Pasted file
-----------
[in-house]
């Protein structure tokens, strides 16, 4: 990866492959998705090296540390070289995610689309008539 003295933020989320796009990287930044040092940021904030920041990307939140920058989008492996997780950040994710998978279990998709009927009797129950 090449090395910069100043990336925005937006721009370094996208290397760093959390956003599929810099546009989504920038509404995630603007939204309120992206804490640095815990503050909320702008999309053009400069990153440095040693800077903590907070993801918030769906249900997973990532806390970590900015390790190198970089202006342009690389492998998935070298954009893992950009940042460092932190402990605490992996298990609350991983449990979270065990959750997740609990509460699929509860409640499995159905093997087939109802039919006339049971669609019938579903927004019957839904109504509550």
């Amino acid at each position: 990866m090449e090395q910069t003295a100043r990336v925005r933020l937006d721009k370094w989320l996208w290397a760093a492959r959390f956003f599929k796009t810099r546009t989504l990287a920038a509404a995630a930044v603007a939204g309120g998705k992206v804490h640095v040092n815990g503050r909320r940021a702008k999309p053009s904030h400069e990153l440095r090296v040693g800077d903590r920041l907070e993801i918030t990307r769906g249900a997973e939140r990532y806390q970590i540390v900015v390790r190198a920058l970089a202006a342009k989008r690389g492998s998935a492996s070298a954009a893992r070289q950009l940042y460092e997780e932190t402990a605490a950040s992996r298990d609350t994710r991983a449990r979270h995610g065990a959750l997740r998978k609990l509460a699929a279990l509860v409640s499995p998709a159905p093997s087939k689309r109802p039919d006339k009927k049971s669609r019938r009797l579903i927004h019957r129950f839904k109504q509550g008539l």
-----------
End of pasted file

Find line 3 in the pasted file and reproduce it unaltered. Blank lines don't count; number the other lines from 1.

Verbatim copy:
């Amino acid at each position: 990866m090449e090395q910069t003295a100043r990336v925005r933020l937006d721009k370094w989320l996208w290397a760093a492959r959390f956003f599929k796009t810099r546009t989504l990287a920038a509404a995630a930044v603007a939204g309120g998705k992206v804490h640095v040092n815990g503050r909320r940021a702008k999309p053009s904030h400069e990153l440095r090296v040693g800077d903590r920041l907070e993801i918030t990307r769906g249900a997973e939140r990532y806390q970590i540390v900015v390790r190198a920058l970089a202006a342009k989008r690389g492998s998935a492996s070298a954009a893992r070289q950009l940042y460092e997780e932190t402990a605490a950040s992996r298990d609350t994710r991983a449990r979270h995610g065990a959750l997740r998978k609990l509460a699929a279990l509860v409640s499995p998709a159905p093997s087939k689309r109802p039919d006339k009927k049971s669609r019938r009797l579903i927004h019957r129950f839904k109504q509550g008539l």